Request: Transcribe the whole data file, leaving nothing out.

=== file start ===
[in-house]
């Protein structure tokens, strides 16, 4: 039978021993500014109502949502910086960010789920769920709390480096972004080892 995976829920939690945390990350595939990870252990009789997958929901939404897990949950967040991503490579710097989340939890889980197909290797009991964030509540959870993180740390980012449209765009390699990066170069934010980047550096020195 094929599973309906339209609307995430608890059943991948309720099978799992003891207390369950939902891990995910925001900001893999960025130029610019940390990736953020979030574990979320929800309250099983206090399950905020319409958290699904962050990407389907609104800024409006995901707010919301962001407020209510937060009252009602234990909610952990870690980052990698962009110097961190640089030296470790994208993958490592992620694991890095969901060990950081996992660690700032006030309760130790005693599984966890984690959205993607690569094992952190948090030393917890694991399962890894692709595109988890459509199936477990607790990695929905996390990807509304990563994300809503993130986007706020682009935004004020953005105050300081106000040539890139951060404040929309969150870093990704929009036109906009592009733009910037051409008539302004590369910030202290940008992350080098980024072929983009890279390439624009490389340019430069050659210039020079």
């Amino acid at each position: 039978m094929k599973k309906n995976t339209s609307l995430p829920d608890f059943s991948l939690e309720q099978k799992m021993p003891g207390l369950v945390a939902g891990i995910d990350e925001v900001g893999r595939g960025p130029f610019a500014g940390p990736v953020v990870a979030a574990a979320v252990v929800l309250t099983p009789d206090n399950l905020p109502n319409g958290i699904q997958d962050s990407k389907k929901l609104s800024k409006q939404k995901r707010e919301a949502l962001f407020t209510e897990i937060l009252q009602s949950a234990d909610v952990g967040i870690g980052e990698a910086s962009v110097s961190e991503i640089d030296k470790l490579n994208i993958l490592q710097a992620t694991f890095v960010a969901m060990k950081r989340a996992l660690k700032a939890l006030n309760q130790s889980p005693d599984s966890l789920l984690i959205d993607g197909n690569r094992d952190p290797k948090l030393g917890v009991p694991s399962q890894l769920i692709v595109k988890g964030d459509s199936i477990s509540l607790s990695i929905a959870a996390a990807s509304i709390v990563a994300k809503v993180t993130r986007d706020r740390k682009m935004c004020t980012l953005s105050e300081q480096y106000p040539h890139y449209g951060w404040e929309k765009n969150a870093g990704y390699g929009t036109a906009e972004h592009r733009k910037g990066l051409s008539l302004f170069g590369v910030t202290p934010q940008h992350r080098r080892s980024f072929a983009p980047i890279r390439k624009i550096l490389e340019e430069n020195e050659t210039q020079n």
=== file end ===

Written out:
[in-house]
């Protein structure tokens, strides 16, 4: 039978021993500014109502949502910086960010789920769920709390480096972004080892 995976829920939690945390990350595939990870252990009789997958929901939404897990949950967040991503490579710097989340939890889980197909290797009991964030509540959870993180740390980012449209765009390699990066170069934010980047550096020195 094929599973309906339209609307995430608890059943991948309720099978799992003891207390369950939902891990995910925001900001893999960025130029610019940390990736953020979030574990979320929800309250099983206090399950905020319409958290699904962050990407389907609104800024409006995901707010919301962001407020209510937060009252009602234990909610952990870690980052990698962009110097961190640089030296470790994208993958490592992620694991890095969901060990950081996992660690700032006030309760130790005693599984966890984690959205993607690569094992952190948090030393917890694991399962890894692709595109988890459509199936477990607790990695929905996390990807509304990563994300809503993130986007706020682009935004004020953005105050300081106000040539890139951060404040929309969150870093990704929009036109906009592009733009910037051409008539302004590369910030202290940008992350080098980024072929983009890279390439624009490389340019430069050659210039020079």
């Amino acid at each position: 039978m094929k599973k309906n995976t339209s609307l995430p829920d608890f059943s991948l939690e309720q099978k799992m021993p003891g207390l369950v945390a939902g891990i995910d990350e925001v900001g893999r595939g960025p130029f610019a500014g940390p990736v953020v990870a979030a574990a979320v252990v929800l309250t099983p009789d206090n399950l905020p109502n319409g958290i699904q997958d962050s990407k389907k929901l609104s800024k409006q939404k995901r707010e919301a949502l962001f407020t209510e897990i937060l009252q009602s949950a234990d909610v952990g967040i870690g980052e990698a910086s962009v110097s961190e991503i640089d030296k470790l490579n994208i993958l490592q710097a992620t694991f890095v960010a969901m060990k950081r989340a996992l660690k700032a939890l006030n309760q130790s889980p005693d599984s966890l789920l984690i959205d993607g197909n690569r094992d952190p290797k948090l030393g917890v009991p694991s399962q890894l769920i692709v595109k988890g964030d459509s199936i477990s509540l607790s990695i929905a959870a996390a990807s509304i709390v990563a994300k809503v993180t993130r986007d706020r740390k682009m935004c004020t980012l953005s105050e300081q480096y106000p040539h890139y449209g951060w404040e929309k765009n969150a870093g990704y390699g929009t036109a906009e972004h592009r733009k910037g990066l051409s008539l302004f170069g590369v910030t202290p934010q940008h992350r080098r080892s980024f072929a983009p980047i890279r390439k624009i550096l490389e340019e430069n020195e050659t210039q020079n």